A climbing harness, and a 4 to1 purchase, with ratcheting blocks will be MUCH safer, than this set up.
It's ALL about the safety factor, be sure you use a harness and attach it along the way and tie yourself in when up top.
If you fall, it's a good chance it will be serious. DO NOT let it happen because of cheaper climbing gear or being in a hurry.


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I have been criticized over this thread for being verbose, yet it seems to me that if one's life is to be at risk, then no amount of detail should be omitted. Your comment above re. the safety factor is unwarranted with regard to the setup I promote. Did you not read the very first paragraph in which I started to detail the setup? Let me spell it out for you again-

"I attached the topping lift (10mm yacht braid) to a safety/fall arrest harness"

The climbing aid I have dubbed "Admirals Mate" is just that- a climbing aid, and if people take the trouble to read with some discernment they will understand that my system has safety backup, uses the best ideas of those that constantly risk their lives such as rock climbers and arborists, takes advantage of the approved knots and other hazard limiting ideas. Simplicity and redundancy is a big safety advantage in any system, and this has that. A fatigued person on a winch grinding away over an extended period to get a person to the top is not a safety advantage. This system keeps reliance on the other person down to a minimum, and indeed can be operated without another person.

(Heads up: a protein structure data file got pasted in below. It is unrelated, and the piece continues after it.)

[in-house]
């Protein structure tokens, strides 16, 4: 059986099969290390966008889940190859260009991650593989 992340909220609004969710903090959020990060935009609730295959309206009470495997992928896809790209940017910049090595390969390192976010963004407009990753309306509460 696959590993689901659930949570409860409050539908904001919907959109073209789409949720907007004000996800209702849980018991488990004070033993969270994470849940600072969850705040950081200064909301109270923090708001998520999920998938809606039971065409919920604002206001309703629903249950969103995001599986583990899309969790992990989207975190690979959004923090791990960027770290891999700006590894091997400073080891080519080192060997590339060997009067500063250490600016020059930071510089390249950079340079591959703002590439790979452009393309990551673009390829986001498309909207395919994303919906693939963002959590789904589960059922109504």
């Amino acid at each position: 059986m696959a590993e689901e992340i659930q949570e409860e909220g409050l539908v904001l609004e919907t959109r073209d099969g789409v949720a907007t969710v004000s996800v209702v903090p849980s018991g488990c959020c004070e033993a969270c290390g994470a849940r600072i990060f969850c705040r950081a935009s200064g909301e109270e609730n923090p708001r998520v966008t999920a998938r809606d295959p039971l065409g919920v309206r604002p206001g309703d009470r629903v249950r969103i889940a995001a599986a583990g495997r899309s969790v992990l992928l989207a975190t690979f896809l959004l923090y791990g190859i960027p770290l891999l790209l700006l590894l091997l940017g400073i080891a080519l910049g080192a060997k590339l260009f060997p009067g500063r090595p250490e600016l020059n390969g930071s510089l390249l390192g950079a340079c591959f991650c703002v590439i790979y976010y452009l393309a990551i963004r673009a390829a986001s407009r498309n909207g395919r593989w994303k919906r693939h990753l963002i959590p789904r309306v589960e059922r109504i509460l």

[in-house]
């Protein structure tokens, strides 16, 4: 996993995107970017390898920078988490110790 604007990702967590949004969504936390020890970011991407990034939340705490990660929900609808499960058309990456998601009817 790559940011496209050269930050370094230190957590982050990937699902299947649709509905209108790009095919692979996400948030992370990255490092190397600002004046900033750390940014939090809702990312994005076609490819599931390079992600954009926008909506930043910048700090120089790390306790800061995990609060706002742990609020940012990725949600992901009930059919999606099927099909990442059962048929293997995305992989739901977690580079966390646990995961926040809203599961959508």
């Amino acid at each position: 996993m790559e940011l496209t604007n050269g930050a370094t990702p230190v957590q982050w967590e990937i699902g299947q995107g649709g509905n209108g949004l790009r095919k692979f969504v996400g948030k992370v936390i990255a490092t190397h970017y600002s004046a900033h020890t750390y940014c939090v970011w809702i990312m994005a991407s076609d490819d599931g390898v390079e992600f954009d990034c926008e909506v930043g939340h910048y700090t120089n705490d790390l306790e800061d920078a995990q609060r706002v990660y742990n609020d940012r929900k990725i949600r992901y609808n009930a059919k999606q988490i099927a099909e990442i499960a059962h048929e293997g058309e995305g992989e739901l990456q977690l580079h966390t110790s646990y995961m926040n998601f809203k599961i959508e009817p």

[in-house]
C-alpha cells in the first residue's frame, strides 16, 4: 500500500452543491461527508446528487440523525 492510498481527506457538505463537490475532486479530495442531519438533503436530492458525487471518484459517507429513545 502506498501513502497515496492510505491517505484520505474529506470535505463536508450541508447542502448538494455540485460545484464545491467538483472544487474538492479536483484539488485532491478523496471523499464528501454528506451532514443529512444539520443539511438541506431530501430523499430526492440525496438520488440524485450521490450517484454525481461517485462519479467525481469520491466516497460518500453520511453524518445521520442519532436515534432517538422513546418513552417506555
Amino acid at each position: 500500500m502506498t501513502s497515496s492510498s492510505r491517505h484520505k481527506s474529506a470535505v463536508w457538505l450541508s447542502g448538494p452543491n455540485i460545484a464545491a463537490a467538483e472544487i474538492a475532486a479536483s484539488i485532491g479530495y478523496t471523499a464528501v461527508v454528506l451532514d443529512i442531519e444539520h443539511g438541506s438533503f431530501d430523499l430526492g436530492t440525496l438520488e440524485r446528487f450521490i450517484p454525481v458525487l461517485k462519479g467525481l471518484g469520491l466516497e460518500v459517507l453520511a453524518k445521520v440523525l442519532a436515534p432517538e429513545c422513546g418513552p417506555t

The climbing aid I promote is an add-on to a safe system, a bosun's chair and a safety harness with two lines each of which are capable of taking the full responsibility of a safe ascent/descent.

If you think the Prusik hitch is no good because it's cheap, then you need to speak with countless climbers who have been using it since 1931. If you think the rope jammer is a problem on the "Admiral's Mate" then ask yourself how long sailors have been using them. If the climbing aid is set up properly there is no safety issue with it because it is an aid, it is not the thing your life is reliant on. The Englishman who seems to have been its originator used it for twenty years before he shared it with the public.